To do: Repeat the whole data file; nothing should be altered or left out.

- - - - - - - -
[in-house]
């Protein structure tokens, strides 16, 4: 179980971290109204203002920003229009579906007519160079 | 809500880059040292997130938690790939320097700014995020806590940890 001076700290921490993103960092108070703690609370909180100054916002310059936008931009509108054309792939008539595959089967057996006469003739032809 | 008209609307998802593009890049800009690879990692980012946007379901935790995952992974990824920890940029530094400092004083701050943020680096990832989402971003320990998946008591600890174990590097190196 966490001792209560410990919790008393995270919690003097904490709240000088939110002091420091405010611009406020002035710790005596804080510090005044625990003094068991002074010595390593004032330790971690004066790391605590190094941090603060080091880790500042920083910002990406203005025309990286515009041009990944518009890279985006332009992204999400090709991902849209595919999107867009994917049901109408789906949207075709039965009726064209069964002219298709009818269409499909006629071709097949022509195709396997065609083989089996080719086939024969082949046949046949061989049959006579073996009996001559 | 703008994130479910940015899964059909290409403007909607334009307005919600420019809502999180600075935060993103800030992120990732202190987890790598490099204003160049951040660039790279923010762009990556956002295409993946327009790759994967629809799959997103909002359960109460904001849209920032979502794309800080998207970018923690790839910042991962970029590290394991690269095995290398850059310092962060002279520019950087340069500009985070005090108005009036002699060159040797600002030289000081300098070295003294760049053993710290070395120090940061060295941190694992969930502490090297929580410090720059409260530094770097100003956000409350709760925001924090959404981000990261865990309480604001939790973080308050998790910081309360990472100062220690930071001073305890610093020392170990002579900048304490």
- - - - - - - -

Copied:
[in-house]
């Protein structure tokens, strides 16, 4: 179980971290109204203002920003229009579906007519160079 | 809500880059040292997130938690790939320097700014995020806590940890 001076700290921490993103960092108070703690609370909180100054916002310059936008931009509108054309792939008539595959089967057996006469003739032809 | 008209609307998802593009890049800009690879990692980012946007379901935790995952992974990824920890940029530094400092004083701050943020680096990832989402971003320990998946008591600890174990590097190196 966490001792209560410990919790008393995270919690003097904490709240000088939110002091420091405010611009406020002035710790005596804080510090005044625990003094068991002074010595390593004032330790971690004066790391605590190094941090603060080091880790500042920083910002990406203005025309990286515009041009990944518009890279985006332009992204999400090709991902849209595919999107867009994917049901109408789906949207075709039965009726064209069964002219298709009818269409499909006629071709097949022509195709396997065609083989089996080719086939024969082949046949046949061989049959006579073996009996001559 | 703008994130479910940015899964059909290409403007909607334009307005919600420019809502999180600075935060993103800030992120990732202190987890790598490099204003160049951040660039790279923010762009990556956002295409993946327009790759994967629809799959997103909002359960109460904001849209920032979502794309800080998207970018923690790839910042991962970029590290394991690269095995290398850059310092962060002279520019950087340069500009985070005090108005009036002699060159040797600002030289000081300098070295003294760049053993710290070395120090940061060295941190694992969930502490090297929580410090720059409260530094770097100003956000409350709760925001924090959404981000990261865990309480604001939790973080308050998790910081309360990472100062220690930071001073305890610093020392170990002579900048304490």